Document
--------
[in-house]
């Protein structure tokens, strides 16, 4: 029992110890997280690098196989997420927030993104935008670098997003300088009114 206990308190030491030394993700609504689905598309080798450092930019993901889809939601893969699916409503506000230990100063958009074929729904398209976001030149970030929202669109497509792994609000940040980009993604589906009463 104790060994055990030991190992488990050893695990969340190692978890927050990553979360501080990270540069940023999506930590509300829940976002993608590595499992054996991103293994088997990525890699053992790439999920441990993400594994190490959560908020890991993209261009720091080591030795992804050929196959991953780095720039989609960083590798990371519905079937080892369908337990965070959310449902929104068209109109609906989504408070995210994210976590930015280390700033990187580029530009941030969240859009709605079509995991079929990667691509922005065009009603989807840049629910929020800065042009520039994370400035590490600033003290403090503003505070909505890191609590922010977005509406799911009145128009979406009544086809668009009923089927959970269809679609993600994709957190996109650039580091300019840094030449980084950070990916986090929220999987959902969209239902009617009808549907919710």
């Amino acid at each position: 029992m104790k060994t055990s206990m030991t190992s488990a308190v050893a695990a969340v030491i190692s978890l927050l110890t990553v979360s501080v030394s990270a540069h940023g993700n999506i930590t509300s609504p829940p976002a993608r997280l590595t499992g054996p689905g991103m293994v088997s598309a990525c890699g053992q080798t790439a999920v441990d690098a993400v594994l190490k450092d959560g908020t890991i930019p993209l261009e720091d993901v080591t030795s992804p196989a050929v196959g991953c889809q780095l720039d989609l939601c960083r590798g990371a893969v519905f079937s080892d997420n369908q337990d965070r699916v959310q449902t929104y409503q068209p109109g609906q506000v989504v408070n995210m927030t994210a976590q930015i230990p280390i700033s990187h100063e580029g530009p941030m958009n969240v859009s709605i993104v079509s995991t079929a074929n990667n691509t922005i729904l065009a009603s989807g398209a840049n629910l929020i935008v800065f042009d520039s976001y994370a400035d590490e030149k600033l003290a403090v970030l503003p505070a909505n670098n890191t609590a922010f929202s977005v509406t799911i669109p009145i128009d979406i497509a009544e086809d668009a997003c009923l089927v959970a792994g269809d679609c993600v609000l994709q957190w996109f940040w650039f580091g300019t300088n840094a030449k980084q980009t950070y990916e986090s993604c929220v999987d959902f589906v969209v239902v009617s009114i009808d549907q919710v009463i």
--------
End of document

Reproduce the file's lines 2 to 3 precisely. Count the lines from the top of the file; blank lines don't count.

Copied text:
């Protein structure tokens, strides 16, 4: 029992110890997280690098196989997420927030993104935008670098997003300088009114 206990308190030491030394993700609504689905598309080798450092930019993901889809939601893969699916409503506000230990100063958009074929729904398209976001030149970030929202669109497509792994609000940040980009993604589906009463 104790060994055990030991190992488990050893695990969340190692978890927050990553979360501080990270540069940023999506930590509300829940976002993608590595499992054996991103293994088997990525890699053992790439999920441990993400594994190490959560908020890991993209261009720091080591030795992804050929196959991953780095720039989609960083590798990371519905079937080892369908337990965070959310449902929104068209109109609906989504408070995210994210976590930015280390700033990187580029530009941030969240859009709605079509995991079929990667691509922005065009009603989807840049629910929020800065042009520039994370400035590490600033003290403090503003505070909505890191609590922010977005509406799911009145128009979406009544086809668009009923089927959970269809679609993600994709957190996109650039580091300019840094030449980084950070990916986090929220999987959902969209239902009617009808549907919710």
């Amino acid at each position: 029992m104790k060994t055990s206990m030991t190992s488990a308190v050893a695990a969340v030491i190692s978890l927050l110890t990553v979360s501080v030394s990270a540069h940023g993700n999506i930590t509300s609504p829940p976002a993608r997280l590595t499992g054996p689905g991103m293994v088997s598309a990525c890699g053992q080798t790439a999920v441990d690098a993400v594994l190490k450092d959560g908020t890991i930019p993209l261009e720091d993901v080591t030795s992804p196989a050929v196959g991953c889809q780095l720039d989609l939601c960083r590798g990371a893969v519905f079937s080892d997420n369908q337990d965070r699916v959310q449902t929104y409503q068209p109109g609906q506000v989504v408070n995210m927030t994210a976590q930015i230990p280390i700033s990187h100063e580029g530009p941030m958009n969240v859009s709605i993104v079509s995991t079929a074929n990667n691509t922005i729904l065009a009603s989807g398209a840049n629910l929020i935008v800065f042009d520039s976001y994370a400035d590490e030149k600033l003290a403090v970030l503003p505070a909505n670098n890191t609590a922010f929202s977005v509406t799911i669109p009145i128009d979406i497509a009544e086809d668009a997003c009923l089927v959970a792994g269809d679609c993600v609000l994709q957190w996109f940040w650039f580091g300019t300088n840094a030449k980084q980009t950070y990916e986090s993604c929220v999987d959902f589906v969209v239902v009617s009114i009808d549907q919710v009463i």